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Hawkins in another test

Hawkins faces another test


On paper, it looks like the NFL's biggest mismatch since Dennis Miller went one-on-one with Howard Cosell's '70s-ugly ABC blazer.

Jacksonville's passing game vs. the Bengals secondary. The 809 career receptions of Jimmy Smith and Keenan McCardell vs. a Cincinnati secondary that allowed David Patten a 95-yard day last Sunday. Smith's 291-yard day against the Ravens last Sunday vs. the team that gave up Browns quarterback Tim Couch's second-biggest passing day of his career last week with 259 yards.

"We can't play like we did against Cleveland, that's for sure," said Bengals secondary coach Ray Horton before today's practice. "We gave up one big play last week. This team will kill you on big plays."

Horton not only watched Smith do it to the Bengals earlier this year with 14 catches in last season's finale, but he also worked against the rookie Smith in the final year of his career with the Cowboys in 1992.

"He was good in college and you could tell he was going to be good because he was big (6-1, 204 pounds) and fast," Horton said. "Some people will say Randy Moss, but Smith is the best receiver in the league now. He'll run by you in a minute or take one over the middle. What do I tell my guys? Use it to measure yourself."

Left cornerback Tom Carter's short-hand scouting report on trying to limit Smith: Challenge him at the line, and show him and quarterback Mark Brunell different defenses in order to get Brunell out of sync on his three-step drops and cut down on Smith's down-field routes.

All of which would make you think right cornerback Artrell Hawkins would be having trouble sleeping this week after he struggled at times last Sunday. There are other players putting the heat on him. Nickel back Rodney Heath and rookie Robert Bean have made more plays than him and there are people inside the club wondering when second-round pick Mark Roman will be ready.

Hawkins is having trouble sleeping, but it's not Smith's No. 82 keeping him up.

"I can't wait to get out there and play this week," said Hawkins after practice. "I want to get back out there. You live and learn. You could call me a raw player and I'm working on the techniques and being patient. Just look at it. You're running backwards and there's a guy coming at you with all these moves. Your first instinct is to turn and run with him because you can. But more times, that will get you beat."

The big play Horton cited a 65-yard pass to Patten over Hawkins and in front of free safety Darryl Williams has been chalked up to a blown assignment. There are people around the club wondering if the defense is too complicated. But Hawkins, Horton and Carter don't buy it.

"Let's put it this way," Hawkins said. "If it wasn't a busted coverage, that play never would have happened. It wasn't that they came after me or whatever. It was a blown assignment and it's still unacceptable. No, it's not too complicated."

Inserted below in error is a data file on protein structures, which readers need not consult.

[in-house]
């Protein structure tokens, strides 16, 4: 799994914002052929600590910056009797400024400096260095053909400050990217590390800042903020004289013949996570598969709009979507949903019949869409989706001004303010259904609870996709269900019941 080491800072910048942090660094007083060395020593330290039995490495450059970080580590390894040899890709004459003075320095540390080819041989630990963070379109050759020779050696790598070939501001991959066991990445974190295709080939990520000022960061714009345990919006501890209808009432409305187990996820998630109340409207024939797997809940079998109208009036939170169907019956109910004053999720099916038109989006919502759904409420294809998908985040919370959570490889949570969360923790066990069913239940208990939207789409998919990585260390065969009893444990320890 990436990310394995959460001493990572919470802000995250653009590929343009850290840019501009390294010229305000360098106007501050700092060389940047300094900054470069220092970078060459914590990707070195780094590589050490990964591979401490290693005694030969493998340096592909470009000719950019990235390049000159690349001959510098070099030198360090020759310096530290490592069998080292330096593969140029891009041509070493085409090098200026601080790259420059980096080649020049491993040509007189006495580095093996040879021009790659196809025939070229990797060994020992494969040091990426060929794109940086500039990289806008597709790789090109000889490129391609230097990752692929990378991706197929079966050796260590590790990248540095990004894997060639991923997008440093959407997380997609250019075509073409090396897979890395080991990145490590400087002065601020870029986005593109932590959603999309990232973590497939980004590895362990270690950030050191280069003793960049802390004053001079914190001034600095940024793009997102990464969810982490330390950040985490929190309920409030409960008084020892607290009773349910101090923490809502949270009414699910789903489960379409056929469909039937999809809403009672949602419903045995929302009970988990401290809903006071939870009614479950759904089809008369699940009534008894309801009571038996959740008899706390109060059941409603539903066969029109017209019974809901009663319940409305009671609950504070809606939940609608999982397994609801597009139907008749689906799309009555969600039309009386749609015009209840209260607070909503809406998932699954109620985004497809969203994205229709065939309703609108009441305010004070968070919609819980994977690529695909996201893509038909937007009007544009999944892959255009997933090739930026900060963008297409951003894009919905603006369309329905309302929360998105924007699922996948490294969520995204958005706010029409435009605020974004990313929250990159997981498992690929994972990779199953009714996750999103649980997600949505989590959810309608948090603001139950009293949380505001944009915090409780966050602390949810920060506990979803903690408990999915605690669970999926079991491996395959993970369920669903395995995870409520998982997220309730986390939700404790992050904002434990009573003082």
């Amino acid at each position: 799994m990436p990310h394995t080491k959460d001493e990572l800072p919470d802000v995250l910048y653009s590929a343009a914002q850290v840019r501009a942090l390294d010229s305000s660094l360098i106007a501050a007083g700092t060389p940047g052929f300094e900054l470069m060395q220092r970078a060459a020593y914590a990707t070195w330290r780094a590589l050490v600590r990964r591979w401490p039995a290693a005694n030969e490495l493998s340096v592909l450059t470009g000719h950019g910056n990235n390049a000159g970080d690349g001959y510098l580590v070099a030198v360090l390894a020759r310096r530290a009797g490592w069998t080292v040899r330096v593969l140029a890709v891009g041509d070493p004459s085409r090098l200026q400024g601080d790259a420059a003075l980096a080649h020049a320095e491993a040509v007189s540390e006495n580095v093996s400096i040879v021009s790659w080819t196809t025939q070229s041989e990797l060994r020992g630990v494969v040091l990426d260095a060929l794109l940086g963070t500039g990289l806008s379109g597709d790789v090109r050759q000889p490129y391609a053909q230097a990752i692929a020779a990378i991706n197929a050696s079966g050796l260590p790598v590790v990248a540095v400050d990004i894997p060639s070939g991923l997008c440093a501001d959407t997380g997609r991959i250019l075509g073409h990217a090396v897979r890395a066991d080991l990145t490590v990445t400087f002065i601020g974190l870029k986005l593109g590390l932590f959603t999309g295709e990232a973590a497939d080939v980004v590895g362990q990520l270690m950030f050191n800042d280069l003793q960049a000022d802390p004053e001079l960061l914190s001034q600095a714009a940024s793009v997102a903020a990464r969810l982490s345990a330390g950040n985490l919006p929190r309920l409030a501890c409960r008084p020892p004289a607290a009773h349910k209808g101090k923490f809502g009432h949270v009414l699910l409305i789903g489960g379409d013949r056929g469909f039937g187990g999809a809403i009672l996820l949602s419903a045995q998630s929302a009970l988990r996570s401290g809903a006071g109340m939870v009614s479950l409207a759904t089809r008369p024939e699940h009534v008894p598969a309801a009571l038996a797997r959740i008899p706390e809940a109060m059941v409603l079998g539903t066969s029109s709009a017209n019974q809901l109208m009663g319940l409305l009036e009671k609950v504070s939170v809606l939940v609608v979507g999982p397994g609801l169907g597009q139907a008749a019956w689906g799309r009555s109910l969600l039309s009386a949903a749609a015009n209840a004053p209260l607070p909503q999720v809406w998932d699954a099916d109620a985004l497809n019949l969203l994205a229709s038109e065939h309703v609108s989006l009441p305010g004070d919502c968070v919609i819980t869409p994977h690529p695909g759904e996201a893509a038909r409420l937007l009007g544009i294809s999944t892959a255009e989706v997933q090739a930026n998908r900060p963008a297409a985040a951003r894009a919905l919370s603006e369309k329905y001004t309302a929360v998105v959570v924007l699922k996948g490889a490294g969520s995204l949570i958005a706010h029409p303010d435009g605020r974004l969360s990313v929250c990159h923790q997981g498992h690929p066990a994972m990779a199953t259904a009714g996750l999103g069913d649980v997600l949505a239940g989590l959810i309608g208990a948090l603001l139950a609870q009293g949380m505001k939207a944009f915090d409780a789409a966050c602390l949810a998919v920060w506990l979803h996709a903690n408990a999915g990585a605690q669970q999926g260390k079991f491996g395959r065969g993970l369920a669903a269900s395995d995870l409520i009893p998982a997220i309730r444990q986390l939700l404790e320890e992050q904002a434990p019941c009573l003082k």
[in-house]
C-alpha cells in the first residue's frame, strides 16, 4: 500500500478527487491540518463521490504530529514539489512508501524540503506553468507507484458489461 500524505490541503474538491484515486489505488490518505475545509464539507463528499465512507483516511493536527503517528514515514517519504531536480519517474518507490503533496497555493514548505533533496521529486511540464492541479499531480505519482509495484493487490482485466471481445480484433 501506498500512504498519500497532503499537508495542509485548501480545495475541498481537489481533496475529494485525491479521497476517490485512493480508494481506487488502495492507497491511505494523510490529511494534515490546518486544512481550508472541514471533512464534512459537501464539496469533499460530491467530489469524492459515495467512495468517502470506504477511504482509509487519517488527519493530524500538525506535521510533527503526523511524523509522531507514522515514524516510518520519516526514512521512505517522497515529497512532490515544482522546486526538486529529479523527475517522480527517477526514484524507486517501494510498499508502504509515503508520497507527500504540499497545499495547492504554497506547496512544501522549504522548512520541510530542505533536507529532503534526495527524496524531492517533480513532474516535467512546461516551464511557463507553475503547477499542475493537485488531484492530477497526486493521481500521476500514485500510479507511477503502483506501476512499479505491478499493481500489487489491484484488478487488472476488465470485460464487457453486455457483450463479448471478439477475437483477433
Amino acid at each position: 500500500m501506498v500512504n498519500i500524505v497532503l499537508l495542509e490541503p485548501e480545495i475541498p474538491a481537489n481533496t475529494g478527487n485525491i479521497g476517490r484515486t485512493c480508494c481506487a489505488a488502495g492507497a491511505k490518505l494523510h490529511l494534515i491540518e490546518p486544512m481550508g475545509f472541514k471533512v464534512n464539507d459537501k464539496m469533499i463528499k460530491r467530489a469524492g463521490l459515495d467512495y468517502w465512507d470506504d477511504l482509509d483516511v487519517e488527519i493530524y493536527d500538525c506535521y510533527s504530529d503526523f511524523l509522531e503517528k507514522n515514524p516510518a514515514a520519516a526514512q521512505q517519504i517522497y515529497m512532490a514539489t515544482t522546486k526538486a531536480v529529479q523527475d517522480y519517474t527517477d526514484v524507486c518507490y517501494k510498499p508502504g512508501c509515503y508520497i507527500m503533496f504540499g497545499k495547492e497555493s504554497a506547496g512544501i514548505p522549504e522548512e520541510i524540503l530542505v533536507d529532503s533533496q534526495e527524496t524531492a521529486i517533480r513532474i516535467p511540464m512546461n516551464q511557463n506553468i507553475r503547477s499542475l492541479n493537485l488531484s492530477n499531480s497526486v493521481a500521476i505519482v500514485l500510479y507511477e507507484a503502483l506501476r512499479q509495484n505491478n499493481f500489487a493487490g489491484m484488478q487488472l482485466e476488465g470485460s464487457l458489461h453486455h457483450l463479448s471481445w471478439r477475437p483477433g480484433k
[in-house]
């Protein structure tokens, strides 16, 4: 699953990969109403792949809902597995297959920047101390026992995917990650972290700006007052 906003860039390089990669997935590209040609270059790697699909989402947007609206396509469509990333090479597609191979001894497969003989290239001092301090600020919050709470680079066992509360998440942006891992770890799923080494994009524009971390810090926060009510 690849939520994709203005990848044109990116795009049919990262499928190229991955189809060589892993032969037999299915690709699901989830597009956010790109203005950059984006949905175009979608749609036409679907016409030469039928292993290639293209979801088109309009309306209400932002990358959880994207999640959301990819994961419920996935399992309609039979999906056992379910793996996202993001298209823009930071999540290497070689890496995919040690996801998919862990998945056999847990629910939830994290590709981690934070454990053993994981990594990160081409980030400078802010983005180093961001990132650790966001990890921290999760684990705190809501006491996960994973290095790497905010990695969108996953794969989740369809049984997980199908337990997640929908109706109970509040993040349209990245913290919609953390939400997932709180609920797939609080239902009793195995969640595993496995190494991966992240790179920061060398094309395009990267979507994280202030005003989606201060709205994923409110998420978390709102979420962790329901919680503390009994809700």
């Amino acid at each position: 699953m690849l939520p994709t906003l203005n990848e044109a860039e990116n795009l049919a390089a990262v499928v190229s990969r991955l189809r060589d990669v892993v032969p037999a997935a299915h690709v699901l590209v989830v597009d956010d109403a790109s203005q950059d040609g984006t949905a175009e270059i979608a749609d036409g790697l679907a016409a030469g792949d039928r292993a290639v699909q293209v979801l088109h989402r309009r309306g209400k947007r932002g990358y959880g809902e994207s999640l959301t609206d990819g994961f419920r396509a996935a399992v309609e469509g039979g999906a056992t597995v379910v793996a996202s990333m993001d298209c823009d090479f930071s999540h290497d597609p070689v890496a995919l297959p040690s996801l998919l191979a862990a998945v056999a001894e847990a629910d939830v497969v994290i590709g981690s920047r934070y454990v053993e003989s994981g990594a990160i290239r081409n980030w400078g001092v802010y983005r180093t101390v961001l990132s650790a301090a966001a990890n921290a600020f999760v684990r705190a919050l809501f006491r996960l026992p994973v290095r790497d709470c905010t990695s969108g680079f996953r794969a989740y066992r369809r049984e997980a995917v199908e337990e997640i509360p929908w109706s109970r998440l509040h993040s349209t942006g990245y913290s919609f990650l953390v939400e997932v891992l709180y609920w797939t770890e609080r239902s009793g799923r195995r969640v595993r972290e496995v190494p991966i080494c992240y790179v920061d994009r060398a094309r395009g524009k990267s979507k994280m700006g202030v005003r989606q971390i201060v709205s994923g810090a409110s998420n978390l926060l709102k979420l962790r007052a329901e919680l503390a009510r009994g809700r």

Carter looks to Baltimore's similar 4-3 defense, which is designed by Marvin Lewis, a zone-bltiz disciple of Bengals defensive coordinator Dick LeBeau, and knows it's one of the best in the league. He also knows Jacksonville rolled up 421 yards and 36 points against the Ravens last week.

"You have to be precise when you play a team like Jacksonville," Carter said. "If a guy misses by one yard, it's a 15-yard play. Against Jacksonville, you do that enough and it's a 500-yard day. This system isn't (complicated) for the corners. The secondary is fine. We do put a lot on the linebackers, but that's what you do with your studs and that's where our studs are."

So it's technique and steps and patience and confidence. Which is why Hawkins and Horton spent about 10 minutes after practice going through some moves. They looked like two lone golfers on a driving range. . .


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"We're tweaking some things with him," Horton said. "He's the toughest corner in the league. Bar none. He'll hit anyone. He's one of the top speed guys. So he's got all the tools. I'm just trying to get him more comfortable. We're working on some hand placement, feet placement. How high he stands."

The Bengals have expected big things out of Hawkins since they took him in the second round out of the University of Cincinnati before the '98 season. After struggling last year, Hawkins has convinced himself this is his break-out year and he won't get down as he hears the boos from the opener.

"If I get four interceptions in a game and get beat once, they'll still talk about the one time you got beat," Hawkins said. "I'm biased. I like Artrell. I'm just going to say positive things about Artrell."

He knows Smith and Brunell are thinking positive after catching their act against the Ravens on tape.

"He's fast, big and has a guy with a great arm getting him the ball," said Hawkins of Smith. "There were a few plays last week where Baltimore had him covered step for step and the only place could put it was a foot away (from the defender). And he did it a few times."

Horton thinks his players were "too hyped up," last Sunday. And he's looking for more discipline. They are fine for a stretch of plays, but then have a couple of bad ones.

"If we don't do the things we're supposed to do," Horton said, "these guys will make it a long day for you."

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